An immediate and appealing consequence of MMD theory is that the longstanding problem of Schrödinger’s cat is an ill-posed one in the sense that a cat as a macroscopic entity consisting of multiple sectors cannot be described properly by a quantum mechanical system possessing only one sector! In [17], Ojima stated: …thus, such a common belief in quantum mechanics is wrong that any vector state given as a superposition c1ψ1+c2ψ2+··· is a pure state showing quantum interference effects. From this viewpoint, the famous paradox of Schrödinger’s cat is merely an ill-posed question, based on the level confusions about quantum-classical boundaries. Namely, because of the absence of such a physical observable A as <ψdead|Aψalive>≠0, the actual transition from the cat’s being alive to dead can take place, not at the micro-level of the Geiger counter, but by macroscopic accumulation of infinitely many microscopic processes! This last point can be understood by such quantum-classical correspondence that classical macro level consisting of order parameters to describe inter-sectorial structure emerges from microscopic levels through condensation of infinite number of quanta. (As a matter of course, the presence or absence of microscopic observables triggering macroscopic state changes depends highly on the situations and/ or aspects in consideration, like the case, for instance, of the visual eyesight controlled by photo-chemical reactions involving the rhodopsin molecules at the retinae.)

To be precise, the absence of such observable A as <ψdead|Aψalive>≠0 in the above corresponds to the disjointness between the states of cat’s being alive and dead in the system with infinite degrees of freedom, whose levels cannot be shifted to that of QM with finite degrees of freedom because of the absence of states corresponding to cat’s being alive and dead. Namely, those states ψalive and ψdead of cat can exist only at the theoretical level of QFT where they are necessarily disjoint, and the usual QM type arguments frustrated by the formula <ψdead|Aψalive>≠0 cannot exist anywhere in the world.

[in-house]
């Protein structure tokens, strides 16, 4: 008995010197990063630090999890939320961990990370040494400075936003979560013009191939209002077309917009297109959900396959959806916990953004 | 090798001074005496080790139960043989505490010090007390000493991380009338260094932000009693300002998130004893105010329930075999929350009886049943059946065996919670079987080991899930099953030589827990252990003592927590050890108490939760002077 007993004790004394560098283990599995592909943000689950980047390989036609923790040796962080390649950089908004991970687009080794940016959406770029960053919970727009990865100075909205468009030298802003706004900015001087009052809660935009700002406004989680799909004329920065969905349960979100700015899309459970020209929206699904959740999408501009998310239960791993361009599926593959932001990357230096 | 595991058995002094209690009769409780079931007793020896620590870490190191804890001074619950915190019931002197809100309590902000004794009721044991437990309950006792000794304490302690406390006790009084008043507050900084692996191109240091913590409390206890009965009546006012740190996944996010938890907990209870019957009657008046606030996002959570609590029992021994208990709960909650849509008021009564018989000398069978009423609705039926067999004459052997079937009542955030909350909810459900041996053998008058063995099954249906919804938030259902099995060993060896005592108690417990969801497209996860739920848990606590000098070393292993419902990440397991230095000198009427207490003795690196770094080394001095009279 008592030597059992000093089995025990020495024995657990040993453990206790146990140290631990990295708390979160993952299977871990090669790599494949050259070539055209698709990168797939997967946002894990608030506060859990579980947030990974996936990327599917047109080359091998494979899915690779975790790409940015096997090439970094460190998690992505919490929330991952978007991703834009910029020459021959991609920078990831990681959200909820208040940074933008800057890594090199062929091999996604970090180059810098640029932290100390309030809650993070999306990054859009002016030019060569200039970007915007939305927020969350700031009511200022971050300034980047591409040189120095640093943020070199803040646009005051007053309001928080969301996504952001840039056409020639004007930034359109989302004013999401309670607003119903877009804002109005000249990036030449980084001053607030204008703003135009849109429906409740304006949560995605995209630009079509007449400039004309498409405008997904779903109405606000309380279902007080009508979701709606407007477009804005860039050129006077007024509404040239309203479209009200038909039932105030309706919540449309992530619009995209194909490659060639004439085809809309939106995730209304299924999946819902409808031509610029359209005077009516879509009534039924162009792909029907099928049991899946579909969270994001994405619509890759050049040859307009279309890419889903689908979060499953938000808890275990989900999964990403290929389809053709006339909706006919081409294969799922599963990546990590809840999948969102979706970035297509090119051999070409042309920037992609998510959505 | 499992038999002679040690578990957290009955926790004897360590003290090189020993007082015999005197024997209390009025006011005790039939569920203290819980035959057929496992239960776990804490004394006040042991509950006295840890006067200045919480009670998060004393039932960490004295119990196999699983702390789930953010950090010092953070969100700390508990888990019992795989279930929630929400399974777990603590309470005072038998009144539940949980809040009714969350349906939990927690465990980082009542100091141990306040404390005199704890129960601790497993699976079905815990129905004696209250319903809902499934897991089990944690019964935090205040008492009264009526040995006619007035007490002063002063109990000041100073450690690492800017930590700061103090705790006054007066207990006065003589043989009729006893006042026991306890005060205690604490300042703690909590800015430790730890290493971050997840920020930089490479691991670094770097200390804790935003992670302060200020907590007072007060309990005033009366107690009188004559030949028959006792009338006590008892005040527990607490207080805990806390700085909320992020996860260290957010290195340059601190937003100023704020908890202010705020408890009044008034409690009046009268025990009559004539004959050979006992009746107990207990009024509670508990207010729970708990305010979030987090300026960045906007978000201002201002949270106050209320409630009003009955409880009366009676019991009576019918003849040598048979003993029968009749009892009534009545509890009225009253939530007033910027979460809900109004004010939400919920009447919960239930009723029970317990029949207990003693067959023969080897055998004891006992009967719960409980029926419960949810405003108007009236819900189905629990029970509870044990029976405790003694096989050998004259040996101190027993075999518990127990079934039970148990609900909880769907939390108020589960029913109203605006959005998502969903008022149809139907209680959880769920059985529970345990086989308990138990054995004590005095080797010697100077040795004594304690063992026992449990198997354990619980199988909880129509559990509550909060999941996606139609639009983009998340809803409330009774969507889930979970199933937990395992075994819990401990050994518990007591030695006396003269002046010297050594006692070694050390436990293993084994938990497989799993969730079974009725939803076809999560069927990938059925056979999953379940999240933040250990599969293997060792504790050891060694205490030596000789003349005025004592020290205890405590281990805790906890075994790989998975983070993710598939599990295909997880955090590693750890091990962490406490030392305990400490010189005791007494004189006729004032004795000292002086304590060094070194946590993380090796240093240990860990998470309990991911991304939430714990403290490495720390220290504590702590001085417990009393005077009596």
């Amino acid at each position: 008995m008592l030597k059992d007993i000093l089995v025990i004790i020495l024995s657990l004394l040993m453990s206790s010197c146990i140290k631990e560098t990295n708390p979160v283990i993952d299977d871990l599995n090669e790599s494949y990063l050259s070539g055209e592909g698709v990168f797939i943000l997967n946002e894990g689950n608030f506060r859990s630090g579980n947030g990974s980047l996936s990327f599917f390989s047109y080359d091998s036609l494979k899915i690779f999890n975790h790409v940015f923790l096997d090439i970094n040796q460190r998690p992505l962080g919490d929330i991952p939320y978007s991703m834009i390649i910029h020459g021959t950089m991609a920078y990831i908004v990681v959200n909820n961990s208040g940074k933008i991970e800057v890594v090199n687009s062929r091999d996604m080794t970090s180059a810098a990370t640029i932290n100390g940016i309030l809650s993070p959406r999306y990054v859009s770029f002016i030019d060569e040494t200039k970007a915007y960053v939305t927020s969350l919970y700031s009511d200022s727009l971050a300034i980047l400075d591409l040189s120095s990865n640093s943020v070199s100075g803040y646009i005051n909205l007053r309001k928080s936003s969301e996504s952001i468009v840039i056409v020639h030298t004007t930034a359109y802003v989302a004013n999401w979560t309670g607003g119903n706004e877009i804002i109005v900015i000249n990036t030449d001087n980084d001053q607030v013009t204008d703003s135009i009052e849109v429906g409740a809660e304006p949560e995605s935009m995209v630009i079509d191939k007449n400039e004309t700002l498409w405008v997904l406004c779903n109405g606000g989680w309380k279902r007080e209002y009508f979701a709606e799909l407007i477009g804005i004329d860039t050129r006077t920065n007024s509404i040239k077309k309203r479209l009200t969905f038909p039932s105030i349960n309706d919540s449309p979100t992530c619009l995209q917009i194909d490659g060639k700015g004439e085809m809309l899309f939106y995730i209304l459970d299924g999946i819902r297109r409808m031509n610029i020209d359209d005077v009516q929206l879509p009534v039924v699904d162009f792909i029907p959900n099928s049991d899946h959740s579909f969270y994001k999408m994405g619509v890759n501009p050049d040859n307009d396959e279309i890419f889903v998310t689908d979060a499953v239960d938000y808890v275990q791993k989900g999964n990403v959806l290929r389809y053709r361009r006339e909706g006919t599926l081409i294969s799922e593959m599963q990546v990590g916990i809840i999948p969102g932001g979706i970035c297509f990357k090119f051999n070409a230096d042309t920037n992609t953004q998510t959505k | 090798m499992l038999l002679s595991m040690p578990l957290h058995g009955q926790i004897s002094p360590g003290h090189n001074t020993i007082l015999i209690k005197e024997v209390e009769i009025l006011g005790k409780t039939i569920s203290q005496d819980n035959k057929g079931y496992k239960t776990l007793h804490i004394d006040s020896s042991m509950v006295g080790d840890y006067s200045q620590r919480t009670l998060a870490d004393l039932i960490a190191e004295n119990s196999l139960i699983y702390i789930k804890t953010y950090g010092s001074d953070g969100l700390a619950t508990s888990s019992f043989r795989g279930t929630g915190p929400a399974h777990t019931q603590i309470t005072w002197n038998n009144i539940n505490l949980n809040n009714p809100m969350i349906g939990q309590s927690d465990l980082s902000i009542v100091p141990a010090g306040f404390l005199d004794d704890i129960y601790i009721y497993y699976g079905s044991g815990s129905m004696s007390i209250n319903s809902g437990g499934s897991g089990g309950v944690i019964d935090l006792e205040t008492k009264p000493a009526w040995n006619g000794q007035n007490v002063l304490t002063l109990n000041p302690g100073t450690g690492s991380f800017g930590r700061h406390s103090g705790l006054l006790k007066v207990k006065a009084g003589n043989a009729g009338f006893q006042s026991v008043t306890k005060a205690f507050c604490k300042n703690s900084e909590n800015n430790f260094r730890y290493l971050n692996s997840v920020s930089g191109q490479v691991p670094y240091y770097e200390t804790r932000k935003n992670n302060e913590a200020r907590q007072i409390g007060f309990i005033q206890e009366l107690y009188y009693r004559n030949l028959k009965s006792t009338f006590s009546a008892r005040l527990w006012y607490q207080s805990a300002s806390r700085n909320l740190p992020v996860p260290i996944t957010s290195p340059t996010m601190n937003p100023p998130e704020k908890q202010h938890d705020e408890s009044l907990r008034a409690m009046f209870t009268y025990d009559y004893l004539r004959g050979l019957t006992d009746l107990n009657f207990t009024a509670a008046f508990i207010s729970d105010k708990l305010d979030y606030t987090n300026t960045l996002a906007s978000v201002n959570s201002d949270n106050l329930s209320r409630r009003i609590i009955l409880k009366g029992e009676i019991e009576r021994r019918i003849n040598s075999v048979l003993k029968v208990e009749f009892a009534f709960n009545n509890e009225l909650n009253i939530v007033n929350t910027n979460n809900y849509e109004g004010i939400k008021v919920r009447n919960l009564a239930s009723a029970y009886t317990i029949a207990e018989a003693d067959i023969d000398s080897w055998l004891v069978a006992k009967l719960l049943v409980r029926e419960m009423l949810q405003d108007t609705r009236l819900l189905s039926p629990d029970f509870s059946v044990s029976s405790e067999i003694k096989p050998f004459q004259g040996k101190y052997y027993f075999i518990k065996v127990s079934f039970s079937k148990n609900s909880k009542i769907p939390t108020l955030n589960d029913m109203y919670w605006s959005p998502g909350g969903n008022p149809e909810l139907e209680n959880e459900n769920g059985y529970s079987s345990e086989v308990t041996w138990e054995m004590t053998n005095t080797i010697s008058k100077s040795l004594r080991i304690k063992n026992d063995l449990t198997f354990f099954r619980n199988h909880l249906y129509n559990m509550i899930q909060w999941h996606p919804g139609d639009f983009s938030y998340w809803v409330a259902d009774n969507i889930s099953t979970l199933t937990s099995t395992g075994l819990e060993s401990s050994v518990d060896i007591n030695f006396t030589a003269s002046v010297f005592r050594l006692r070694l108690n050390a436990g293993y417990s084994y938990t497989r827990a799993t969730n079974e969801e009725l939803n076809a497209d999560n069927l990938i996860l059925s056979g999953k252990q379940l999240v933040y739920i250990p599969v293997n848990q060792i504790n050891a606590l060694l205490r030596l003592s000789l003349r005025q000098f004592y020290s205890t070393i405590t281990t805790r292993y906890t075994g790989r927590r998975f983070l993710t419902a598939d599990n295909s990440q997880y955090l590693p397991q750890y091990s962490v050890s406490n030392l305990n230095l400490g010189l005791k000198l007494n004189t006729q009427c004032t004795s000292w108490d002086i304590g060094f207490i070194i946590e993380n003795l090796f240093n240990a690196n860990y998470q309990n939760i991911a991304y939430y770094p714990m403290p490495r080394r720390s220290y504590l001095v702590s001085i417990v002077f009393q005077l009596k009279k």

Prevailing undue treatment of longitudinal waves

We do not think it a rare occasion that, say, in a standard text of electromagnetism, we find a sentence saying that an electromagnetic wave is not longitudinal but transversal. Presumably, the reason why such a statement is prevailing in a wide range of scientific communities is the influence of “advanced” quantum electrodynamics (QED) setting the trend of the new era of quantum technology, according to which the longitudinal modes are to be eliminated as unphysical ones. Nevertheless, the existence of classical longitudinal electromagnetic modes was reported unmistakably by Cicchitelli et al. [18] in an esteemed journal of Physical reviews. Thus, there seems to exist a discrepancy left unaddressed in the field of electromagnetism.

In our opinion, Ojima’s MMD theory, which links the quantum world and the classical one, is quite helpful in resolving this discrepancy. In fact, Ojima [19] had already re-examined the processes of electromagnetic field quantization by employing the Nakanishi-Lautrup formalism [20] of manifestly covariant quantization. One of his important conclusions related to our present concern is that the mode eliminated by the conventional quantization remains to be physical as a non-particle mode and plays an important role in electromagnetic interactions associated with the longitudinal Coulomb mode. In the preceding subsection, we emphasized the existence of multiple generalized sectors in QFT, and now we see that Ojima’s interpretation of the physicality of longitudinal modes is an important specific example of that without which we cannot have a consistent theory connecting micro- and macro-electromagnetism.

Concerning the Coulomb mode associated with the electromagnetic interaction, there exists an important piece of general knowledge that we have thus far ignored, that is, a mathematical criterion called the Greenberg-Robinson (GR) theorem [21, 22] that is used to distinguish non-linear field interactions from the free time evolutions of non-interacting modes. It states that if the Fourier transform φ(p) of a given quantum field φ(x), where p and x respectively denote the momentum and position, does not contain an off-shell spacelike momentum pμ with pνpν<0, then φ(x) is a generalized free field. Although spacelike momenta are often associated with tachyons breaking the Einstein causality, it is known that there exist certain types of causal motions [23] having spacelike momenta. Hence, taking the above-mentioned GR theorem into consideration, we should not exclude certain dynamical modes simply because their momenta are spacelike.

Augmented spacelike Maxwell’s equations

The arguments in the preceding subsection have revealed that the classical longitudinal mode reported by [18] must be closely related to virtual photons as the mediator of the longitudinal Coulomb force and that spacelike momenta must be considered in some form. At this point, it is worthwhile to point out that the introduction of spacelike (out of the light cone) characteristics of the electromagnetic potential Aμ is not new but is well known in the literature on the Aharanov-Bohm (AB) effect [24]. Namely, an observable quantity \(\oint _{\gamma }A_{\mu }dl\) in the AB effect does not correspond to the value of Aμ at a certain point in spacetime but to the integrated one along the Wilson loop γ. Since detailed derivations of how new components of spacelike momentum can be brought into electromagnetism in a consistent fashion were already given by [10, 25], in the following, we show only some of the essential points of the full picture that are relevant to our present discussion on optics as a discipline of electromagnetism.